As Marilyn’s career expanded, so did her family with the birth of her first two grandchildren. To Eva and Bella, Marilyn became their Mimi. She cherished her time with the girls and never wavered in her support of her eldest daughter Leah through both pregnancies. Solomon and Eli, Mimi’s first two grandsons, joined the girls in their love of spending time in Mimi’s garden, picking berries and enjoying the daily garden tours. Mimi was present to welcome her third grandson Simon into the family in 2018.
After the loss of her mother in 1985, Marilyn became the force that held the family together, hosting and organizing family gatherings and reunions. She baked and hand-delivered thousands of raspberry pies over her lifetime, bringing warmth and sweetness to those in her life. An avid storyteller and frequent embellisher, Marilyn took joy in hosting gatherings around her and Henry’s famous ring of fire for the Hill People Tribe, family members, and anyone lucky enough to receive an invitation.
Marilyn’s most recent passion was her love of cruising the open seas with her co-pilot Henry. Traveling the world on over 20 cruises, Marilyn developed an expertise that earned her near celebrity status as “VTCruiser.” With nearly 9,000 posts on the Celebrity Cruise Critic Forum, Marilyn followed the launch of new ships, answered questions, organized new excursions, and “virtually” befriended countless individuals who sought out her in-depth knowledge and advice. As one fellow cruiser posted, VTCruiser was “curious, generous, intelligent, witty, and blessed with a wonderful sense of humor.”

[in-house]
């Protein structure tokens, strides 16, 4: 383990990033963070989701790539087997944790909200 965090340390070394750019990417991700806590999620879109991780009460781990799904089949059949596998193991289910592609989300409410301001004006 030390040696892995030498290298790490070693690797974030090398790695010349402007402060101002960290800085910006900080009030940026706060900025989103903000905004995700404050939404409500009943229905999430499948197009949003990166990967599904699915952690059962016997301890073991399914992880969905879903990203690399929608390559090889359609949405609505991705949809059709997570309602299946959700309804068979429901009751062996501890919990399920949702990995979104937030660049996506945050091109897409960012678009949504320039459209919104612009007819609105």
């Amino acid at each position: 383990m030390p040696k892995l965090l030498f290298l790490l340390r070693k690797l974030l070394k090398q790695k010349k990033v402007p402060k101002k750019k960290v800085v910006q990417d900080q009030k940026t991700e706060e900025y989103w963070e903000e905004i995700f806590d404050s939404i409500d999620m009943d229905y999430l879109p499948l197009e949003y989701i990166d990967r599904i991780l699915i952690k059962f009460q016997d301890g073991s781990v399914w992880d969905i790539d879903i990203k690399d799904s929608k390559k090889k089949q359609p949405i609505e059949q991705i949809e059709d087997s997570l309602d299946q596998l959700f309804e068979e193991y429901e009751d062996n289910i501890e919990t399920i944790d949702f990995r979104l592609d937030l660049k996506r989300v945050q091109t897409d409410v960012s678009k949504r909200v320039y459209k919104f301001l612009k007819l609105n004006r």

We knew you as Marilyn, Ma, Mimi, and as we are pulling things together we are only beginning to understand the scope of our loss and the countless people’s lives you have touched. We know you will always be thinking of us, worrying, laughing, and working, but please know you have built a strong family and community. Be reassured that you have done what you need to do for us to carry on your legacy. You may rest in peace.
Marilyn leaves behind her husband, Henry Gordon Benis, Jr. of Hinesburg, daughter Leah Joly (John) and granddaughters Eva and Bella of Essex Junction, son Jason Benis (Sarah) of Essex Junction, daughter Sarah Benis Scheier-Dolberg (Joe) and grandson Solomon of New York City, daughter Carrie Benis (Bereket) and grandsons Elias and Simon of Watertown, MA.
She also leaves her father Leonard S. Mercia (Shirley), sister Jackie Owen (Gordie), brother Bill Mercia (Susan), sister Kathie Mercia, sister-in-law Liz Waterhouse (Brent), and sister-in-law Laura Benis (Pat) as well as many nieces, nephews, aunts, uncles, and countless close friends.
Marilyn was predeceased by her mother Barbara Martin Mercia, her father-in-law Henry Benis, mother-in-law Catherine Benis, brother-in-law David Kuusela, and sister-in-law Joanne Benis.
The family is hosting visiting hours on Sunday, December 8, 2019 at the Catamount Country Club, 1400 Mountain View Road, Williston, Vermont from 2-4 pm.
A Ring of Fire Celebration of Marilyn’s life will be held in the spring of 2020.
In lieu of flowers, please consider making a donation in Marilyn’s name to the Hinesburg Food Shelf.